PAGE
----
The final point that the commission wishes to put to you has to do with what is accepted as a matter of international law, be it ECHR or UN treaty law.  There is a generally accepted responsibility on the state to support the rehabilitation of prisoners.  The United Nations standards, which are distilled from the treaties, particularly the International Covenant on Civil and Political Rights, are found in a UN document called 'Standard Minimum Rules for the Treatment of Prisoners'.  I will quote one brief paragraph:

"The duty of society does not end with a prisoner's release. There should, therefore, be governmental or private agencies capable of lending the released prisoner efficient after-care directed towards the lessening of prejudice against him [or her] and towards his [or her] social rehabilitation."

 

So, you need to ask whether the Bill is consistent with the UN standard minimum rules, and there are equivalent, more recent Council of Europe standards. 

As you ask that question, you may also want to consider the application of those standards for the rehabilitation of prisoners in the context of post-conflict societies.  Here, too, the United Nations delivers specific guidance in the form of the UN guidance on the standards for the disarmament, demobilisation and reintegration (DDR) of ex-combatants.  Many of you will know the acronym.  The United Nations standards have less compelling authority than the minimum standards with regard to prisoners, because it is an emerging area.  Nevertheless, the standards are indicative of the direction in which the UN monitoring bodies are going.  They state:

"DDR supports and encourages peace-building and prevents future conflicts by reducing violence and improving security conditions, demobilizing members of armed forces and groups, and providing other ways of making a living to encourage the long-term reintegration of ex-combatants into civilian life."

 

I suggest that the standards do not provide a specific answer for the Bill but they indicate the direction of international discourse around such matters.  I think, at a minimum, it has relevance for your considerations.  Thank you.

The Chairperson: Thank you very much, particularly for your comprehensive submission to the Committee.  It flags up risk — to be interpreted, obviously, by different members of the Committee — in regard to the European Convention on Human Rights and the International Covenant on Civil and Political Rights, to which the Executive and Assembly are, of course, subject.  In the course of your work on this area to date, have you been asked for or offered any advice on this, for example, by the Bill's sponsor?

Dr David Russell (Human Rights Commission): No, not to date.

Professor O'Flaherty: I saw, though, that the sponsor of the Bill mentioned that the commission was invited to give information over a year ago.  That was before I took up office.  Notwithstanding what we have just said to you, I would like to check that with our colleagues to make sure that we are not misleading you.

The Chairperson: OK; will you get back to us on that?

Professor O'Flaherty: Yes.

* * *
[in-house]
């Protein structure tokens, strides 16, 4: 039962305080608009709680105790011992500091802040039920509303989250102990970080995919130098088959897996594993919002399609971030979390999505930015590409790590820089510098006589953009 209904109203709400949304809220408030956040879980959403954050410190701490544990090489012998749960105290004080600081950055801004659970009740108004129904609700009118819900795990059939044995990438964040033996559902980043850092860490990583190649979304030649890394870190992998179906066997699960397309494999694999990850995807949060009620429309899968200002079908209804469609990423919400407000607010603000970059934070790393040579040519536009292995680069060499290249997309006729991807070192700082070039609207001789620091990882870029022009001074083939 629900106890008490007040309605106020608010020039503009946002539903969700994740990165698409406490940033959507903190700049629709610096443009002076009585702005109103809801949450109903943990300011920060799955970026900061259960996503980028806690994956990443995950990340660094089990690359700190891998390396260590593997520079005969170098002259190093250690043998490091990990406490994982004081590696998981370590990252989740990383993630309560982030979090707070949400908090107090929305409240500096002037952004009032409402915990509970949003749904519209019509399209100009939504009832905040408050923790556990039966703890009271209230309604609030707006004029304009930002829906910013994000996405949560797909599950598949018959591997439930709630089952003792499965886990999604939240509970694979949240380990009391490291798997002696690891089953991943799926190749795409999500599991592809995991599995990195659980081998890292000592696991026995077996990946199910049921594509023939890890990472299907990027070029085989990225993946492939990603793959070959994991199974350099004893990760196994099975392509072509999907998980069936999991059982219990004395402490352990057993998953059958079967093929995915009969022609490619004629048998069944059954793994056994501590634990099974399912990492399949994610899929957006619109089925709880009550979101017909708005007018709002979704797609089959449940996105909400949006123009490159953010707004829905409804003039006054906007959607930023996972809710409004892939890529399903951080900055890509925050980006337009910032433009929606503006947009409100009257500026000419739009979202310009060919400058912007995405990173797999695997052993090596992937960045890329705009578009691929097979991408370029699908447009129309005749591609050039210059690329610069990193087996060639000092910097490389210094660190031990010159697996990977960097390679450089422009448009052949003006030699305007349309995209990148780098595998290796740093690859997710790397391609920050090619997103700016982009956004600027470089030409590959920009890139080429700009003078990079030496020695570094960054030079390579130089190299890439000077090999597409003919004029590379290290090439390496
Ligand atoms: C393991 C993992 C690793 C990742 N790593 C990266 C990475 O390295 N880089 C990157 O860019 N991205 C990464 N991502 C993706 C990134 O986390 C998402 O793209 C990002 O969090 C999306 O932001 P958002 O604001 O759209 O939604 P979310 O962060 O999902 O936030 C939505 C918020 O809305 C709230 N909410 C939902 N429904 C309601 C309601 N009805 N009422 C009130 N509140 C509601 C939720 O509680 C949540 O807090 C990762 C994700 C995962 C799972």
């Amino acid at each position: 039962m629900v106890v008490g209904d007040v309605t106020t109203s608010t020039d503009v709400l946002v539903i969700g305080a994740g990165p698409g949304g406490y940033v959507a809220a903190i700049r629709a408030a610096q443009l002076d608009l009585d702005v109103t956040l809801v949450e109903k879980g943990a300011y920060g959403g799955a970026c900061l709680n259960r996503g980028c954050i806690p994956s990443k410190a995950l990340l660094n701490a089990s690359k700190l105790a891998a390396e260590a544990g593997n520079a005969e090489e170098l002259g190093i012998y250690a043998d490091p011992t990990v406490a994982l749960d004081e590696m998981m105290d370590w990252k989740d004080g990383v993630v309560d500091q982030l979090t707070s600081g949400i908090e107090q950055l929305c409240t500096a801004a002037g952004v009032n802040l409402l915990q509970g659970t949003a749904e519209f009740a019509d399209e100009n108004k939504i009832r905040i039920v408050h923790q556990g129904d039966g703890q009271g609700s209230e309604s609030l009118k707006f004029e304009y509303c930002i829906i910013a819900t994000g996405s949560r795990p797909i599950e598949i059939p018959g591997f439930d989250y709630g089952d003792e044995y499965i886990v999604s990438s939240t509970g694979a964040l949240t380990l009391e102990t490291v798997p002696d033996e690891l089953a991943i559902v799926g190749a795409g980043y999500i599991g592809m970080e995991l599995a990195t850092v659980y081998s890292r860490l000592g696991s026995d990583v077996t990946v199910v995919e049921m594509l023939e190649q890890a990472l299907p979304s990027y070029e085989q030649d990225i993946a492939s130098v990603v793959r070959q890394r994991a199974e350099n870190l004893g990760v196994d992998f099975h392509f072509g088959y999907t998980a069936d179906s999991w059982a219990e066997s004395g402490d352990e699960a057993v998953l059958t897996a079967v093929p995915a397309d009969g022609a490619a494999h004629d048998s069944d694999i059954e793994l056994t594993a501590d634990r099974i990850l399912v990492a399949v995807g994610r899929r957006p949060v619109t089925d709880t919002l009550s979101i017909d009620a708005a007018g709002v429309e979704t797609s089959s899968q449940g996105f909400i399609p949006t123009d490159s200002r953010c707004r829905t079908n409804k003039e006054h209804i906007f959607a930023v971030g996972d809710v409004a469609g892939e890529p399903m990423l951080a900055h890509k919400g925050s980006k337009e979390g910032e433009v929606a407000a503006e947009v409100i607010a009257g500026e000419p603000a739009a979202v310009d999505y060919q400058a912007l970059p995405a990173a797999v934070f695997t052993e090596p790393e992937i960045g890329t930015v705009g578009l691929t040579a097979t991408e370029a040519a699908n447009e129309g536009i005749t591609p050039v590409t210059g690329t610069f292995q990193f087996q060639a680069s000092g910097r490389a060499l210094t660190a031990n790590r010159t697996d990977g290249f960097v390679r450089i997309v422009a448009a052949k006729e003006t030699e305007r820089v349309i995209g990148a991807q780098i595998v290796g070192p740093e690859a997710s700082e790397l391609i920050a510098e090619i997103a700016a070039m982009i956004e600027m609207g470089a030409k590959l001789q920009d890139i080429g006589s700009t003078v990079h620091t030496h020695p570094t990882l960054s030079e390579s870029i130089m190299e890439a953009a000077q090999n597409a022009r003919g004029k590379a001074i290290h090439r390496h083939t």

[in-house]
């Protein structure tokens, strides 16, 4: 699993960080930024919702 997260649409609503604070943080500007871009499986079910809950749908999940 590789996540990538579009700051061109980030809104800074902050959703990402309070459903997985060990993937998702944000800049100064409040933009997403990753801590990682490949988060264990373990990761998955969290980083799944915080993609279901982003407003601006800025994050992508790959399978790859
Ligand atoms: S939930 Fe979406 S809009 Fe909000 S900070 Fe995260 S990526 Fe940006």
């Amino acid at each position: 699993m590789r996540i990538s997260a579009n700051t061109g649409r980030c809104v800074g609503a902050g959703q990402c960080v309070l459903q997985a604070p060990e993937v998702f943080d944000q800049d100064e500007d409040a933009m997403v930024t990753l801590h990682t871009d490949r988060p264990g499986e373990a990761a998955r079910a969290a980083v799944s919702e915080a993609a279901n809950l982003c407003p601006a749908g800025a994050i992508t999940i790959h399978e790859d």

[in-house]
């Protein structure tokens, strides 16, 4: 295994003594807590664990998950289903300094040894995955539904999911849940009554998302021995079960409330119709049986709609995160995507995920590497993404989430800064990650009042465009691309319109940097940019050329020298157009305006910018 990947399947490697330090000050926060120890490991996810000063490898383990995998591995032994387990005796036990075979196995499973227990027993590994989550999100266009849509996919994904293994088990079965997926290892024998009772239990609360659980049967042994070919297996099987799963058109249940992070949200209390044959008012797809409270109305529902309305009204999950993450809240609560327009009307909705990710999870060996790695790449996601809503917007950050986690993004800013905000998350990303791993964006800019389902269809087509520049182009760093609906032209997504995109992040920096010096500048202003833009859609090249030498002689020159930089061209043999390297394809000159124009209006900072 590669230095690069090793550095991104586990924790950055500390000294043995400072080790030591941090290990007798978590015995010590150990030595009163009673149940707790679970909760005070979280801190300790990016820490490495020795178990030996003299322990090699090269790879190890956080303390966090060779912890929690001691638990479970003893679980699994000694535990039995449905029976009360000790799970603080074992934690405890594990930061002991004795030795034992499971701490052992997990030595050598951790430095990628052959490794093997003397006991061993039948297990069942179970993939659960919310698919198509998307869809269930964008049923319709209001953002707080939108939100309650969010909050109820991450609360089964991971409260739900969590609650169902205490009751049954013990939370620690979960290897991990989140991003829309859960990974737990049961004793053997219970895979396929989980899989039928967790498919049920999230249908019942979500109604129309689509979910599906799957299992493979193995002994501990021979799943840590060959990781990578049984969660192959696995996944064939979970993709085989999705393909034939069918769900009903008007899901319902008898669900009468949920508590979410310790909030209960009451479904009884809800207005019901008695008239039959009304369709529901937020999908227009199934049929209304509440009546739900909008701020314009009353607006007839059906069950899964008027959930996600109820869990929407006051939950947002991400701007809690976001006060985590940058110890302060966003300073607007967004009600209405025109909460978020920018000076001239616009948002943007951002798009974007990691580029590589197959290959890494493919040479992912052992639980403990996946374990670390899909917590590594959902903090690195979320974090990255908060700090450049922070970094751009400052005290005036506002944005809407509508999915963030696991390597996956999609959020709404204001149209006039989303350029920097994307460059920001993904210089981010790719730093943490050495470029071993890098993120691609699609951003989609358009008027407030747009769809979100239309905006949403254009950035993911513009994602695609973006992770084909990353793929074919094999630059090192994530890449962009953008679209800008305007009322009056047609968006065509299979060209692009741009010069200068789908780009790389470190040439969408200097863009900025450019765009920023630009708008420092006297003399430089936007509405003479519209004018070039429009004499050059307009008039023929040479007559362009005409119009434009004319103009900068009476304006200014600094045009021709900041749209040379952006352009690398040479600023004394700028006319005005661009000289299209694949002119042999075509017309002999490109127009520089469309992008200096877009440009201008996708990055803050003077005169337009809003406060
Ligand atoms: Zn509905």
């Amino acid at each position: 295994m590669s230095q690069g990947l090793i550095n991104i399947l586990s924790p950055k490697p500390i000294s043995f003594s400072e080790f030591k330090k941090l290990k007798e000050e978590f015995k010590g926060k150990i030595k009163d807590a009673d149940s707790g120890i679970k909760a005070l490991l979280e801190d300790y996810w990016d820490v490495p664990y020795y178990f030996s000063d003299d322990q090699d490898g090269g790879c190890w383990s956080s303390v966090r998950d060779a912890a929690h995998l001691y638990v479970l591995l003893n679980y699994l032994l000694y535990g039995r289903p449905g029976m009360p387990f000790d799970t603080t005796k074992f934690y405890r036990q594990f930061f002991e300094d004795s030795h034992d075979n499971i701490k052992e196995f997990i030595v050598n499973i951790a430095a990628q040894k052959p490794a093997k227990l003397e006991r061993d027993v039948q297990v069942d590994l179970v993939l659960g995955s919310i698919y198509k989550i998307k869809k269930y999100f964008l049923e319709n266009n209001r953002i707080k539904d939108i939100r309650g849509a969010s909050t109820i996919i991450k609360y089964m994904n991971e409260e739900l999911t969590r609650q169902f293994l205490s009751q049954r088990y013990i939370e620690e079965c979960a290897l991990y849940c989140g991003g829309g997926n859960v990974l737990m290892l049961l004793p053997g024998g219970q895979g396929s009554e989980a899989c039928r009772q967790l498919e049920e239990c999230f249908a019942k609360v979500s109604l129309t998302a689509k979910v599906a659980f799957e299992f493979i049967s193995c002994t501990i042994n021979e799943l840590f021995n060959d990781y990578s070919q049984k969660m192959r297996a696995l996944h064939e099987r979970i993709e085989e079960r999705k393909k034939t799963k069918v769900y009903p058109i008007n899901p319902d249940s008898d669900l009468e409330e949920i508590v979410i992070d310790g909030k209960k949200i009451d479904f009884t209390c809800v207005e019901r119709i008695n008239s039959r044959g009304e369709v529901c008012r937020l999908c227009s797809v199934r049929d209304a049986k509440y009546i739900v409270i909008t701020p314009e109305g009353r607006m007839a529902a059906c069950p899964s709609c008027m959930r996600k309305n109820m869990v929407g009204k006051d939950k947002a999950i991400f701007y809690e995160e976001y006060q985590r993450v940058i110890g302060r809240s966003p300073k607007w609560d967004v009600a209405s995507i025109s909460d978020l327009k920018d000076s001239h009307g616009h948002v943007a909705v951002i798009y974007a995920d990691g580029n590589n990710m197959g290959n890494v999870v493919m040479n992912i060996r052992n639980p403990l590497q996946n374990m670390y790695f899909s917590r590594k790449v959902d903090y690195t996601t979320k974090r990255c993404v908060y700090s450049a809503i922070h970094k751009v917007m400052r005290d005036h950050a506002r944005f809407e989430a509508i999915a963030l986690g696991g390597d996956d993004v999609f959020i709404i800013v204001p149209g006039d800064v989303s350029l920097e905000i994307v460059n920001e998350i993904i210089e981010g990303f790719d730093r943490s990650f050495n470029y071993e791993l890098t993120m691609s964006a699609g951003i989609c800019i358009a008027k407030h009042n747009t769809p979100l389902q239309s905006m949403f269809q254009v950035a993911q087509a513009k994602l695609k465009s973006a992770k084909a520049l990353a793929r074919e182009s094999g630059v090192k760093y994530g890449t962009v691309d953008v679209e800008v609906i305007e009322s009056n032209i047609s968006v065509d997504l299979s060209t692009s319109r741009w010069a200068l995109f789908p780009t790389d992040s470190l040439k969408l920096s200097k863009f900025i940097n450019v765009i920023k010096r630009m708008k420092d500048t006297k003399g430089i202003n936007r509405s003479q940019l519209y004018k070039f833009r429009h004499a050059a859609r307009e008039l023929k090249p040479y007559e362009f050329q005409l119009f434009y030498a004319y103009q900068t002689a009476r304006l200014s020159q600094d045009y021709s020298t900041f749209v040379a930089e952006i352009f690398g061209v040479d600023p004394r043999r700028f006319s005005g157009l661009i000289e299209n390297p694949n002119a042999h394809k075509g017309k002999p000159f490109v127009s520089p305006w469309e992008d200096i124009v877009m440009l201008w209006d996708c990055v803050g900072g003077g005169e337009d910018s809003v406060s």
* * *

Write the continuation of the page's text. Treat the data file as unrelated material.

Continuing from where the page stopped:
The Chairperson: You referred to the convention and the covenant.  Will you comment further on the Supreme Court's previous findings of disproportionality, which you highlight in point 12 of your submission?  It says that the restrictions:

"represent an interference with the right to private life ... where there is no provision for an independent review".

 

Obviously, the legislation is blanket in its application.  Do you agree that there needs to be flexibility in any legislation that relates to penalties for prisoners or ex-prisoners?  The Bill does not have that.  In your opinion, how would the Supreme Court view the legislation?

Professor O'Flaherty: The question of proportionality is engaged only if human rights are at issue.  We have to keep that in mind throughout.  We believe that the direction of jurisprudence suggests that human rights, particularly privacy rights, are at issue in the context that you are dealing with in the Bill, but that remains an ambiguous matter.  Let us assume that it does apply — and we think that the preponderance of evidence suggests that it does — it is then and only then that we engage with the matter of proportionality.  The Supreme Court would be required to follow the clear line of jurisprudence emanating from Strasbourg.  Strasbourg has made it clear that blanket prohibitions will always be suspect and will normally be inappropriate, and that unless there is some overwhelmingly compelling argument to be made on particular facts that an individualised approach is impossible and that a right of appeal is inconceivable, the blanket prohibition would be in trouble.

The Chairperson: In regard to the Welch case, there is reference to the factors that may be taken into account as relevant.  Included in that is the nature and purpose of the measure in question.  Clearly, there are different views regarding the nature and purpose of this.  What view would the European Court or the Supreme Court take if they viewed this legislation as stemming from one particular case?  If they viewed it as being punitive and as "revenge", would they take a less than favourable view of it?